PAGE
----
Austria and now Germany, with the EU to follow, gives us a clue. You wonder if they teach 20c history in schools anymore or is it simply collective amnesia? Diversity and inclusion will now have to be redefined.  The unvaxed are the great unclean, who must be shunned and separated from the rest and those who refuse will face the full force of the law, be fined for each passing month until they are ruined. This is no conspiracy theory. This is what the leaders of these nations are actually saying – “vaccinated, recovered or dead”.

But up here, we are not like them. We have our own bungling clownish ways of doing things: arguing about parties, who can kiss who, checking that our granny has certification before including her in the invite, ordering every visitor to our home to take a test beforehand, testing and testing before we go anywhere and all the usual idiocies of terrifying our children with masks and fear of strangers. Its beyond embarrassing, but it is also evil (and I have chosen that word carefully). It is the slimiest stasi-like trick in the book. Get the people to enforce your will. Get them to call out and shame the dissidents. Frame the narrative in black and white terms: good and bad, caring and selfish, compassionate and venal and you have enrolled half or more of the population who can work across communities and families to coerce and enforce it. There is no need to appeal to fact or reason, logic has gone AWOL. There is no need to argue about whether the vaccines can stop the spread. There isn’t one. We know they don’t.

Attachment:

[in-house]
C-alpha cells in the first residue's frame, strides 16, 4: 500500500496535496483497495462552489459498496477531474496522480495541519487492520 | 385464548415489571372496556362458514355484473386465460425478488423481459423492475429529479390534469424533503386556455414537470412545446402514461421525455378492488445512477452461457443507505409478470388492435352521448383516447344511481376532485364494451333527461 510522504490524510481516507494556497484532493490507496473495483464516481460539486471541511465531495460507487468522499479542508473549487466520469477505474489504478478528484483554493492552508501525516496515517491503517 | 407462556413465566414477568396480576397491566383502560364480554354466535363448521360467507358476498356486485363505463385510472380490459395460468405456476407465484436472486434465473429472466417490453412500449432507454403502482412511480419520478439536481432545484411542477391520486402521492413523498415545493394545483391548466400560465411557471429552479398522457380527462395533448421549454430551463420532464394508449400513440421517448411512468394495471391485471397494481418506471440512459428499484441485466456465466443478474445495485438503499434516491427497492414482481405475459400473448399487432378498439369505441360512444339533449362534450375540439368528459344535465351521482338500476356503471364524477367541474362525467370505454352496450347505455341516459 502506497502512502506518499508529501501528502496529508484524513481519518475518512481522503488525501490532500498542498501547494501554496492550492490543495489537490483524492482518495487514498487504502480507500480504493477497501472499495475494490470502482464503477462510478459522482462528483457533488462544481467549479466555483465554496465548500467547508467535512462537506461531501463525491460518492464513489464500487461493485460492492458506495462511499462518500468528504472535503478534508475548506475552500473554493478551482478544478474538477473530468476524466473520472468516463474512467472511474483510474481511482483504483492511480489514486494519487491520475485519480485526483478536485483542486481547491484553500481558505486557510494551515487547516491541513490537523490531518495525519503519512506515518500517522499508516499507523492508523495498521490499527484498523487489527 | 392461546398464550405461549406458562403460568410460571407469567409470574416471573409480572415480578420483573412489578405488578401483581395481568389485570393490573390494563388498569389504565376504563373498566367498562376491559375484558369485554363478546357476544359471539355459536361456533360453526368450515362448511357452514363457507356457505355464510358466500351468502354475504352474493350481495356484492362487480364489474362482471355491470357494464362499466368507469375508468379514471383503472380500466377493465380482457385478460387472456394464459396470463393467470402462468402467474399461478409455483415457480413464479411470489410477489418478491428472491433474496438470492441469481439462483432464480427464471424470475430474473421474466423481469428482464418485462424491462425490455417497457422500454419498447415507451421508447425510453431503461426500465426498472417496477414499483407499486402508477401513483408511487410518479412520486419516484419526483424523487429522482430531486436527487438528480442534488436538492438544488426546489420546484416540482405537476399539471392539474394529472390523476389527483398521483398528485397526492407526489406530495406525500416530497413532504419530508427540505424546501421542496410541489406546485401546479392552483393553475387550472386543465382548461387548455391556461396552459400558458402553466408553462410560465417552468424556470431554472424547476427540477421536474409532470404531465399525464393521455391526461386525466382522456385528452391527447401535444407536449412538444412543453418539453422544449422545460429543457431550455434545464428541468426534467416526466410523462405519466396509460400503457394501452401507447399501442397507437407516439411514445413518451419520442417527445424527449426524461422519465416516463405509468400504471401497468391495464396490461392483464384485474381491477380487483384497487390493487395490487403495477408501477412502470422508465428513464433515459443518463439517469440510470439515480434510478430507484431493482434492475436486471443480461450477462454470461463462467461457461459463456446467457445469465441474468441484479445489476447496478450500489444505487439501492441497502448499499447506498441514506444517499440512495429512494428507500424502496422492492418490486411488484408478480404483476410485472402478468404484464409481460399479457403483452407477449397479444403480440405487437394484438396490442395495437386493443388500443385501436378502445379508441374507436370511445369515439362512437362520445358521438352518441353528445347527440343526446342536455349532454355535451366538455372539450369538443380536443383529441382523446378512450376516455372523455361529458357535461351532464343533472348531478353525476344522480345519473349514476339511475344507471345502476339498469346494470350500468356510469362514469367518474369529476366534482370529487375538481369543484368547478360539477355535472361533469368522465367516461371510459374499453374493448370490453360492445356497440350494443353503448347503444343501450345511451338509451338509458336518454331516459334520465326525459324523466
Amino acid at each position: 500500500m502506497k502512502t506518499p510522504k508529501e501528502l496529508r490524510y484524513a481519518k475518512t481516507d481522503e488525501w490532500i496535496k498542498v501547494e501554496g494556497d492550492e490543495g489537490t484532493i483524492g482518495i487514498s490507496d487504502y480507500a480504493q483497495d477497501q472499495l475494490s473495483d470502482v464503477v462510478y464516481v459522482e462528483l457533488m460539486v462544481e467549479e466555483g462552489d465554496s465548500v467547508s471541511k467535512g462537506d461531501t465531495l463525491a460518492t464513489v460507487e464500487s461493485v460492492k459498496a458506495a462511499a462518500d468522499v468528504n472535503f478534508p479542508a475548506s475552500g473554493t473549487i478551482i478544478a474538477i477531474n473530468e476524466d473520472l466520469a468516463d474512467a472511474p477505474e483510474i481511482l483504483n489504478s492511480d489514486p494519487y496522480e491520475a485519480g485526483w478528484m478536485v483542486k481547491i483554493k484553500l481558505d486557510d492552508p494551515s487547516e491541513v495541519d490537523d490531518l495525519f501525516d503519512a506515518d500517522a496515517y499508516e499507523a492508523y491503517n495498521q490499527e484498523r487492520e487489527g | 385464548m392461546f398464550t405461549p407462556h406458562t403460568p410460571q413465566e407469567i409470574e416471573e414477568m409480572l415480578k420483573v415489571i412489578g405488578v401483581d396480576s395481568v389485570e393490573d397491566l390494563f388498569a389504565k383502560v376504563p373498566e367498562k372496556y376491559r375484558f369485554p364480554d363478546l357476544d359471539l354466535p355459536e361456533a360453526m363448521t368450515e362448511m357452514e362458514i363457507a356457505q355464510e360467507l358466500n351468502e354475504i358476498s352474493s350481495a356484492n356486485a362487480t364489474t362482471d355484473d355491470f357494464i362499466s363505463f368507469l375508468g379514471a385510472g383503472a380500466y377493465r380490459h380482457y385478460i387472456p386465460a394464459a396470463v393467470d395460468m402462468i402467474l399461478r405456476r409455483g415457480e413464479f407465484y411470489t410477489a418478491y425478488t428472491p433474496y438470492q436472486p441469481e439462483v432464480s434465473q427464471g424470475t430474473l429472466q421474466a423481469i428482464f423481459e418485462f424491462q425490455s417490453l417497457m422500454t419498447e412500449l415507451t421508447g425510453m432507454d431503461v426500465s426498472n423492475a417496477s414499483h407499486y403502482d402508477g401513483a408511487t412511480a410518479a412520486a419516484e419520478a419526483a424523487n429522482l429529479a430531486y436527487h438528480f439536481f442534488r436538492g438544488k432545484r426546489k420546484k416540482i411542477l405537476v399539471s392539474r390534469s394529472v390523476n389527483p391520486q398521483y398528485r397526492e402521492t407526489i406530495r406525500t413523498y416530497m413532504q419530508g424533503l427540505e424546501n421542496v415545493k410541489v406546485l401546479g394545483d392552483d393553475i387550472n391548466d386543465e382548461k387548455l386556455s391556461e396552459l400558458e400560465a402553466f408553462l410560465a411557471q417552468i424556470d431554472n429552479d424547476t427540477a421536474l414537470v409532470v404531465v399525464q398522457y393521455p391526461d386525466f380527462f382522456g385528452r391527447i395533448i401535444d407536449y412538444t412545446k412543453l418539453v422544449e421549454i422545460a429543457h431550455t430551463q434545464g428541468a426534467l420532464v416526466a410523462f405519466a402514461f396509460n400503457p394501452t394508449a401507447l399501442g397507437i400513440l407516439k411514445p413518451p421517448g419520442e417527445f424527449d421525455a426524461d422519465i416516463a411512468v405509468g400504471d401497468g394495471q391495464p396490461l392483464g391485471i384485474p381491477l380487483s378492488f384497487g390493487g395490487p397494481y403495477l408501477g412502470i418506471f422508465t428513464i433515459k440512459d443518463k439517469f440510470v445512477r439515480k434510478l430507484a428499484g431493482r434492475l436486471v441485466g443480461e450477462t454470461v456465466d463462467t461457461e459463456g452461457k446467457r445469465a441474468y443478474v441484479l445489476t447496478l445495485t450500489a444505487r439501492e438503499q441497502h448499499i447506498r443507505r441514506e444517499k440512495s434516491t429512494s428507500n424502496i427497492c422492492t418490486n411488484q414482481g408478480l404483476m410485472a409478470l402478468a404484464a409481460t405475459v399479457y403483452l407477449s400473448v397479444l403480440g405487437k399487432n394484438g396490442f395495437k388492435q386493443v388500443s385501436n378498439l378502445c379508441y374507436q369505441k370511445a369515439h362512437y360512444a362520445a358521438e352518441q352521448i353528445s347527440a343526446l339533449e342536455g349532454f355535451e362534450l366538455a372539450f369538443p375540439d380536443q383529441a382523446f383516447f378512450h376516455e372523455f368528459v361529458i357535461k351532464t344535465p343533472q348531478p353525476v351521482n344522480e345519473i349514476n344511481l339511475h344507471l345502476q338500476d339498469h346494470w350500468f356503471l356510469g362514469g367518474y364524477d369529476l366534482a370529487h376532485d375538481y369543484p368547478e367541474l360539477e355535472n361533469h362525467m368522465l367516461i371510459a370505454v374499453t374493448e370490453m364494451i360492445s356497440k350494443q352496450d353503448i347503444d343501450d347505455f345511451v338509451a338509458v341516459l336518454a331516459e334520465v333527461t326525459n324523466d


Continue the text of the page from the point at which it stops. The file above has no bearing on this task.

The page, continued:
“It’s your civic duty” they will say, but it’s not mine. I can take the names. Stick and stones will break my bones and words can hurt but I don’t need to let them.  They have crossed the river and launched a civil war. You would think they knew what they were doing but, I guess, if you have forgotten what happened 80+ years back you are unlikely to remember 49BC.

THE REAL CAUSE FOR CONCERN

There was something about the announcement this week that was depressing as it was predictable and I struggle to make up my mind if the actors are simply evil demagogues impelled by dark forces or just bit players and useful idiots in a treacherous game over which they have no control.

The appearance of Omicron, an anagram of “moronic”, having jumped Nu and Xi, so as not to cause offence to our oriental friends, came at just the right time.  There was the possibility that people were beginning to believe the storm had passed, the nightmare was over and we could begin to rebuild the house and repair the roof. There was the ever-present danger that citizens might see the complete disconnect from what they were hearing and what they were seeing and begin to ask questions. The time would come soon enough when the people’s enquiry into what had happened would expose the fraudulence of the official narrative and someone would be in dock in the Hague. Some boy would eventually cry out that the emperor had no clothes.  So, it was vital that something new had to be found to divert attention from what was really happening. To cover over what may have been behind the introduction of this plague. And, sure enough, it was found. This time in beautiful Botswana.